And hard to classify. I want to see if my library carries it, because I want to see where they shelve it. Do you put it in the fantasy section on the grounds that the main character is a wizard, or do you put it in mystery fiction because he's a private detective who uses his magical powers to solve crimes?

I'm annoyed that I hadn't heard of this series until it was mentioned in a John Hodgman podcast, because this book is pretty much perfect. There's pretty much everything to like, and almost nothing not to.

I use those qualifiers because in this first volume, there's a teensy bit of mild-mannered sexism. Nothing to set off my really big alarms, but a couple of the little ones made some annoying noises. For instance, at the scene of a truly gruesome and obviously magically-committed crime, Harry says that he thinks the murders were committed by a woman, because they were obviously motivated by hate and "women hate better than men."

Um, yeah. When I see two people having a very separate relationship with several of the better-known internal organs, my first thought is, "Girl fight!"

That's a pretty minor incident, though; and my expert on these books swears up and down that Harry stops being this kind of hard-boiled dork in the rest of the books.

Harry Dresden is otherwise an extremely enjoyable character. He's very human. He has convincing emotional reactions to the horrors he witnesses (he's violently ill after viewing the aforementioned crime scene). He's awkward with women. He misses his mom and dad, who died when he was young. He's talented, intelligent, and very powerful, but he gets angry, impatient, and bummed out. And through it all, he has a great sense of humor.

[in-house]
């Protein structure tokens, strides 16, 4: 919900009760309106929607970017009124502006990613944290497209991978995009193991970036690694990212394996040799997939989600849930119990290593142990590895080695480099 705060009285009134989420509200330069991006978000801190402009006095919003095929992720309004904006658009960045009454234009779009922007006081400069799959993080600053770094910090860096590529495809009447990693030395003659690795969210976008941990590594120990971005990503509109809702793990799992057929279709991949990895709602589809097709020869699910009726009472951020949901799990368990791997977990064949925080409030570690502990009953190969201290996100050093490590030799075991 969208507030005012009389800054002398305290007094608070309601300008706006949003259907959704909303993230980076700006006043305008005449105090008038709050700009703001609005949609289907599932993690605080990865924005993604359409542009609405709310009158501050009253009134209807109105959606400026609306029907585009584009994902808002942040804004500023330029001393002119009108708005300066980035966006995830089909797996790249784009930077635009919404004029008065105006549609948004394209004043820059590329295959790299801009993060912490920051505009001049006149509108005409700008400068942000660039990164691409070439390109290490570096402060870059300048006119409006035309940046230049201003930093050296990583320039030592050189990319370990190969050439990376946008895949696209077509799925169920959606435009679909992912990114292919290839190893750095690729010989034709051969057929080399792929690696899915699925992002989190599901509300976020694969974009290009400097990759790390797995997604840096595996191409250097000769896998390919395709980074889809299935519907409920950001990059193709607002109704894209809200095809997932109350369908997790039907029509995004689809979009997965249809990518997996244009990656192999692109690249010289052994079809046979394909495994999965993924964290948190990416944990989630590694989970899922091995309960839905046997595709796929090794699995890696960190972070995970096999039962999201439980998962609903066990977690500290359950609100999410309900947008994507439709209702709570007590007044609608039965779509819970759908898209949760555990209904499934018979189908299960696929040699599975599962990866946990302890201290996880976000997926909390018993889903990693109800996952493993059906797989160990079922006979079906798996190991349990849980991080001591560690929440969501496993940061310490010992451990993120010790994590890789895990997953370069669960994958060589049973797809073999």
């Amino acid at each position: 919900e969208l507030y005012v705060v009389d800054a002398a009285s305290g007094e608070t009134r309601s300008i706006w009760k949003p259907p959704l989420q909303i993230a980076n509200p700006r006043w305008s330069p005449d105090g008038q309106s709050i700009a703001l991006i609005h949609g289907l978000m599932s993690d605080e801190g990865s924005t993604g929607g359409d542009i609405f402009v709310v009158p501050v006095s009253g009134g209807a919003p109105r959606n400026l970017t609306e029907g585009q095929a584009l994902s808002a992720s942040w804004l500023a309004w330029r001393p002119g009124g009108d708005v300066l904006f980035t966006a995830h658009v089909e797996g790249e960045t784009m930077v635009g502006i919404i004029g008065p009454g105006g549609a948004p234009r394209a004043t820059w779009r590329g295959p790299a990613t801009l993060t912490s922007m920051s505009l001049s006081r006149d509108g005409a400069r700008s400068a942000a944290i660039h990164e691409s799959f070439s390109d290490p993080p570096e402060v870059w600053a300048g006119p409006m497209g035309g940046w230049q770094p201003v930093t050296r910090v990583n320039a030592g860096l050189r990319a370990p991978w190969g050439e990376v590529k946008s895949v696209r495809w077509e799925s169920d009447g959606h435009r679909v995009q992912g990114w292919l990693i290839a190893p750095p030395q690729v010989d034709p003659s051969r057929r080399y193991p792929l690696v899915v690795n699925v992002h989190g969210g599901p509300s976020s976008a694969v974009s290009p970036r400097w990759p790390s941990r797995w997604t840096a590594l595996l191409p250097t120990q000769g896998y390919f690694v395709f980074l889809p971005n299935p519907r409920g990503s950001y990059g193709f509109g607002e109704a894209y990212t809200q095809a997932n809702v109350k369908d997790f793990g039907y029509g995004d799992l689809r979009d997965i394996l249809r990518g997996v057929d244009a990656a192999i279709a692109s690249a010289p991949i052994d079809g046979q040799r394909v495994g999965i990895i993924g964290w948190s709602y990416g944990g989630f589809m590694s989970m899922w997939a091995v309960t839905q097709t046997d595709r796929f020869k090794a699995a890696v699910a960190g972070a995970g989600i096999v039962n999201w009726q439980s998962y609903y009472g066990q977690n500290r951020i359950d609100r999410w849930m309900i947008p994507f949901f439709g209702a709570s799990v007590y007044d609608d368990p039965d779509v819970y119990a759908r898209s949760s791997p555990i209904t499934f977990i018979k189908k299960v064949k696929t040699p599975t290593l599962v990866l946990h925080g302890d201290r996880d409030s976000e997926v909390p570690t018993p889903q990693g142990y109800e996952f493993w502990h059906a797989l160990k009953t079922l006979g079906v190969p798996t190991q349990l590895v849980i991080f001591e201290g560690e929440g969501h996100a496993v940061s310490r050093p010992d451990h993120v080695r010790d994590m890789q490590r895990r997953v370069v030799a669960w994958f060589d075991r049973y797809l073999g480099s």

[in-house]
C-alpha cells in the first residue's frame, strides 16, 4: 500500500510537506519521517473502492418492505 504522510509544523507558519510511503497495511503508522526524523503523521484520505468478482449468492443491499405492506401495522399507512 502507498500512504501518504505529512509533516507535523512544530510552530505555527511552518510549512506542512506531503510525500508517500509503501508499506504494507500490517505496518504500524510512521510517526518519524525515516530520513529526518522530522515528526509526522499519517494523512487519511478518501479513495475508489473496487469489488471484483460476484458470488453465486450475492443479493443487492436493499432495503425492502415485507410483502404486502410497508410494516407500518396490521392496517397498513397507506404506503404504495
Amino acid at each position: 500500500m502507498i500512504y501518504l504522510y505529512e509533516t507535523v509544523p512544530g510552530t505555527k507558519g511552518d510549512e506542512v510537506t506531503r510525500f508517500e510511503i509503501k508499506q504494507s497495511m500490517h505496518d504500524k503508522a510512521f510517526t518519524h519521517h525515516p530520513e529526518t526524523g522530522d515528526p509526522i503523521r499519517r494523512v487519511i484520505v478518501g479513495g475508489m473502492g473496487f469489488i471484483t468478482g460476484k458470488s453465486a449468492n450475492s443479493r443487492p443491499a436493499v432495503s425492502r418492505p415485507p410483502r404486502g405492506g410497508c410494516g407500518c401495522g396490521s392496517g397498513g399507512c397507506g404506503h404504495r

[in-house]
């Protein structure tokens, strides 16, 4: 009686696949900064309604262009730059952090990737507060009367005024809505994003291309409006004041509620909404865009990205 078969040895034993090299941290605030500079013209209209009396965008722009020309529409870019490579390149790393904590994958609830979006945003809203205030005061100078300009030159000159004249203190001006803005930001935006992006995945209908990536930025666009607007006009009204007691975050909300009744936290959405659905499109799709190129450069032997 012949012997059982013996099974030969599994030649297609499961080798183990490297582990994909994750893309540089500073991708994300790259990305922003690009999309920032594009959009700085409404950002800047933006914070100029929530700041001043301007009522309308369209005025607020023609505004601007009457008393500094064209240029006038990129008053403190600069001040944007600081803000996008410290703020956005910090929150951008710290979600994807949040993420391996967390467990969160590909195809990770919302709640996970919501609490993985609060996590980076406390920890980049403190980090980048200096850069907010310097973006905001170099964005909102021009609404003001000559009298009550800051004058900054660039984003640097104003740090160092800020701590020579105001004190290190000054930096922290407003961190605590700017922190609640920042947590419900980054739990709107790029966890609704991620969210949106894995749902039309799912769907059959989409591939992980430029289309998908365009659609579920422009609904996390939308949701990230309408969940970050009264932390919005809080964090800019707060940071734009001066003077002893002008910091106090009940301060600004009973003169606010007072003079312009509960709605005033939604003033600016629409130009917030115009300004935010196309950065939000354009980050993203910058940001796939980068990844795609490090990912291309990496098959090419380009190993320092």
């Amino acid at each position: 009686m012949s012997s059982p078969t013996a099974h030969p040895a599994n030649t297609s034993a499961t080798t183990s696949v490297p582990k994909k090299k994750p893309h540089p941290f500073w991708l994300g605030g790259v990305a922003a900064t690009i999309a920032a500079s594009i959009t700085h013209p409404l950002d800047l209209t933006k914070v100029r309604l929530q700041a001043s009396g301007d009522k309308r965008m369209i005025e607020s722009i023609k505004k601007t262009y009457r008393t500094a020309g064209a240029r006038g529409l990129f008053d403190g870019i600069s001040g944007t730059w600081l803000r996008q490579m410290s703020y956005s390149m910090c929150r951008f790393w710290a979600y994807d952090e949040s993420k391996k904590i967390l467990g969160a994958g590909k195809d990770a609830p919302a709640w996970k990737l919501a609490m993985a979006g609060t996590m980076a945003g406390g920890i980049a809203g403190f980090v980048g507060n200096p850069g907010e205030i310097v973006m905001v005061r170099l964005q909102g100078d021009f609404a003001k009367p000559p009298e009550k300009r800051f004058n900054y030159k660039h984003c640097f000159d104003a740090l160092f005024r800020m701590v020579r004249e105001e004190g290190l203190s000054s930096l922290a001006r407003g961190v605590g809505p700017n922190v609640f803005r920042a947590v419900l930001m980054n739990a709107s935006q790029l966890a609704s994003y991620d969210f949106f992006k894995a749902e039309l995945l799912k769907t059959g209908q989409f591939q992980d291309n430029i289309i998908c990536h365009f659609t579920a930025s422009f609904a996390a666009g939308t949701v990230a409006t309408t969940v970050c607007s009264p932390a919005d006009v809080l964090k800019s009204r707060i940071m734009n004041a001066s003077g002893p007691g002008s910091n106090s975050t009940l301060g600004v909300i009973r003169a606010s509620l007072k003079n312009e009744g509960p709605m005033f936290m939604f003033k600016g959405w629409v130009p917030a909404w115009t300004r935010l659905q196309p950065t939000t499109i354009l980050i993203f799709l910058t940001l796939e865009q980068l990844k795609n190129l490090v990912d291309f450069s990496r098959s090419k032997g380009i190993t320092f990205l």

His magical abilities are very balanced out by weaknesses, plus he's up against some seriously powerful enemies, so the story stays interesting. The world-building is awesome. And there's only one scene where the author draws things out and says, "Oh, so that's what happened. Okay. Now I get it," and then waits a page or two before telling the reader what the heck is going on. Most of the time, he shares all the information he has right away.

And every character has a skillfully tailored voice, so you can --

Oh, wait. That's only the recorded version. Which I hesitate to call the only version worth bothering with, since the book really is good enough to sit down and read on paper. Whether you're a fan of mysteries, urban fantasy, or just plain fast reads, go ahead and grab this.

Still, if you can get James Marsters to read it to you, go for that. I hear he loves chocolate. ( )
  Deborah_Markus | Aug 8, 2015 |
Harry Blackstone Copperfield Dresden

A wizard and an all around a nice kind of guy.

I had no idea I would enjoy this book as much as I did. Butcher created an amazing character and his writing style is smooth and seamless. This book flows from one page to the next.